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If I fell into water in my SUP dry suit and I need to catch my board, or swim to the coast, which technique is the most effective? I've found it very hard to crawl because of the buoyancy of the suit. Is the frog kick the most effective, or there are better techniques?

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  • If you forgot to burp the dry-suit before you set out, you can usually do it while in the water. Make sure that your neck is above water then put a finger inside the neck gasket and pull it away from your neck a little. Air will rush out.
    – Martin F
    Jan 5 at 23:05
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Pull the leash to get the board back to you.

This is one of the safety fundamentals for paddleboards, have a leash, use the leash. When you fall off the board you pull the leash to bring the board back to you and climb on.

Actually swimming is made even more awkward by having to hold on to the paddle while doing it. Use the leash.

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  • Yeah, but there are situation, when the binding will loose, where you can't use leash (river - leash can kill you!) or when the board is damaged and you need to swim, so knowing good swimming technique is good Dec 28 '20 at 20:47
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This will depend a lot on the fit and type of dry suit, and how much air it holds. Ideally there should not be much air inside. Too much will make it difficult to do any stroke.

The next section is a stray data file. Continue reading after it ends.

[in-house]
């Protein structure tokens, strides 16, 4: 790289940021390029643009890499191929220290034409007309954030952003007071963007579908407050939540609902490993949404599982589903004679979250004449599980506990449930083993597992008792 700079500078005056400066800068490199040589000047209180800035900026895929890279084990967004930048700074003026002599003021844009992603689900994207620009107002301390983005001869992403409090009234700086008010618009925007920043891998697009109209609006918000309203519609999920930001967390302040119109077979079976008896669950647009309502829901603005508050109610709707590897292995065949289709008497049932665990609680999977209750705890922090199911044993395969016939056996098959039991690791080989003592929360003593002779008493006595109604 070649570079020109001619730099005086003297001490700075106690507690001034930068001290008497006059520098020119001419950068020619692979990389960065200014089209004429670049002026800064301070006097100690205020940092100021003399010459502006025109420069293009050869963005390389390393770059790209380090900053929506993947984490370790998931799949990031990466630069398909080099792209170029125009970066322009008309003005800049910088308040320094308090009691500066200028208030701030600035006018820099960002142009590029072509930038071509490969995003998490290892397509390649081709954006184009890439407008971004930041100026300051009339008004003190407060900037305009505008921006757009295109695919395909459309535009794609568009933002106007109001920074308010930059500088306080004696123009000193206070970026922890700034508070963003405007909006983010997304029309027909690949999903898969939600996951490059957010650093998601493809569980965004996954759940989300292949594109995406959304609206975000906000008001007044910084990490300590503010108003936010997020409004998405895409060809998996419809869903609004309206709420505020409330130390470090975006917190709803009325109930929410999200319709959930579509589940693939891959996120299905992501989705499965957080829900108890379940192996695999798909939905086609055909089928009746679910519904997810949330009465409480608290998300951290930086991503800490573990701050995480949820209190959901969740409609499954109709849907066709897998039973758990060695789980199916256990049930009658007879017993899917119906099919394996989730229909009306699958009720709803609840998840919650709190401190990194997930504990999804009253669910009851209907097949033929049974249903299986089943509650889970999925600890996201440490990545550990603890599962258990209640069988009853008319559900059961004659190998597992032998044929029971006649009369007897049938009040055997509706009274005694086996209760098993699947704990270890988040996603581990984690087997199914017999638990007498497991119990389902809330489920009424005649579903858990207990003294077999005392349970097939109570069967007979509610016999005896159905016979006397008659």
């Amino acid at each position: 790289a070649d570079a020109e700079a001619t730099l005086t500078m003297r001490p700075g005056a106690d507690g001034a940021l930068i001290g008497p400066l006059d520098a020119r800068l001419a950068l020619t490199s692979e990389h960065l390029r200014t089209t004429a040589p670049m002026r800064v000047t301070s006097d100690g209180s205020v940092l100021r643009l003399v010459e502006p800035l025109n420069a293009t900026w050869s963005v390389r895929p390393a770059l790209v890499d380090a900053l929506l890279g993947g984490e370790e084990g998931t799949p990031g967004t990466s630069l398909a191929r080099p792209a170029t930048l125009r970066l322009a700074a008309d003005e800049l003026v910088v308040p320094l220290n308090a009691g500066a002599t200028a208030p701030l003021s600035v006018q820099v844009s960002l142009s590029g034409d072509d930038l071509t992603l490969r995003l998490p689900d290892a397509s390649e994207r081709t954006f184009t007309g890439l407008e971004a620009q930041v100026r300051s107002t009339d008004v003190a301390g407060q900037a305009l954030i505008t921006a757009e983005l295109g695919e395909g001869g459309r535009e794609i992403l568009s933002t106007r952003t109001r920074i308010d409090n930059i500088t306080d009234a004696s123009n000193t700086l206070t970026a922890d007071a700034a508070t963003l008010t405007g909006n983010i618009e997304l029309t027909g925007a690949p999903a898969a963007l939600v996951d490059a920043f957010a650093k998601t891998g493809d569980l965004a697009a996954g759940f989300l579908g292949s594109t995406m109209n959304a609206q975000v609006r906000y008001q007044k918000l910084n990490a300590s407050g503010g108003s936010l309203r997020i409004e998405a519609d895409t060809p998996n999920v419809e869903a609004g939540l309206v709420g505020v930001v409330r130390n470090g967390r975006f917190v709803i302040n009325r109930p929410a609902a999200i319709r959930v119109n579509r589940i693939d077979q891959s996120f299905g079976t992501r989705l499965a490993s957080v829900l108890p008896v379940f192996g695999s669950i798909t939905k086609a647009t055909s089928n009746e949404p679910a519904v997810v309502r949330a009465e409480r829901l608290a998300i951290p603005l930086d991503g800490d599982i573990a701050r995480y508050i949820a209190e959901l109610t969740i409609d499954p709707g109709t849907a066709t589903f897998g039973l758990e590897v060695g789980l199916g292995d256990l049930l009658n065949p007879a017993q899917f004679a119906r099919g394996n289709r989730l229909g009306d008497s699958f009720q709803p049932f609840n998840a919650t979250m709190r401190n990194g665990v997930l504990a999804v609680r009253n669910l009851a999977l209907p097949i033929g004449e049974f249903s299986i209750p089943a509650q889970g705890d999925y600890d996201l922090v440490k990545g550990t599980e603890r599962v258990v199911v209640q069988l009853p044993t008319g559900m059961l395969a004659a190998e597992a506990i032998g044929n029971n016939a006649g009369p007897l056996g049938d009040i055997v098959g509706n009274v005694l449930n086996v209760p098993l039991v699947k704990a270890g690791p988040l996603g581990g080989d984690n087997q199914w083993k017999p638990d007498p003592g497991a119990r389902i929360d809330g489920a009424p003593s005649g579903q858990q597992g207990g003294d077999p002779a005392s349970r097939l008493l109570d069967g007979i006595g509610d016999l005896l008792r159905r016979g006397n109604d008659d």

You should be able to perform a basic crawl, albeit with low arms, even with some air in the suit, but if there is a lot of air, you are better off rolling onto your back and using frog kick.

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  • I agree, frog-kick back stroke is a good energy-conserving technique for survival swimming, with or without a suit on. Dec 31 '20 at 3:15
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You should be "burping" your drysuit to remove excess air. From NRS:

You want to evacuate, or “burp,” excess air from the suit. A puffy suit is cumbersome when paddling and can be dangerous if you were to get caught in a hole during a swim. One way to do this is to hold the neck gasket open with your fingers, then squat and scrunch your body, pushing air out. Release the gasket before standing up.

Another method is to get into the water and let the water pressure force out the air. This is really a good idea; it not only most effectively removes all the air, it’s also a safety check to ensure your suit is fully ready to protect you in an emergency swim.

This way there will be less air in the drysuit and it will be easier to swim. Leave a little bit of air for comfort and warmth though. Aside from the swimming benefit it is also important from a safety perspective in that having a lot of air in the drysuit can have it rush to the legs, flipping you upside down and drowning you.

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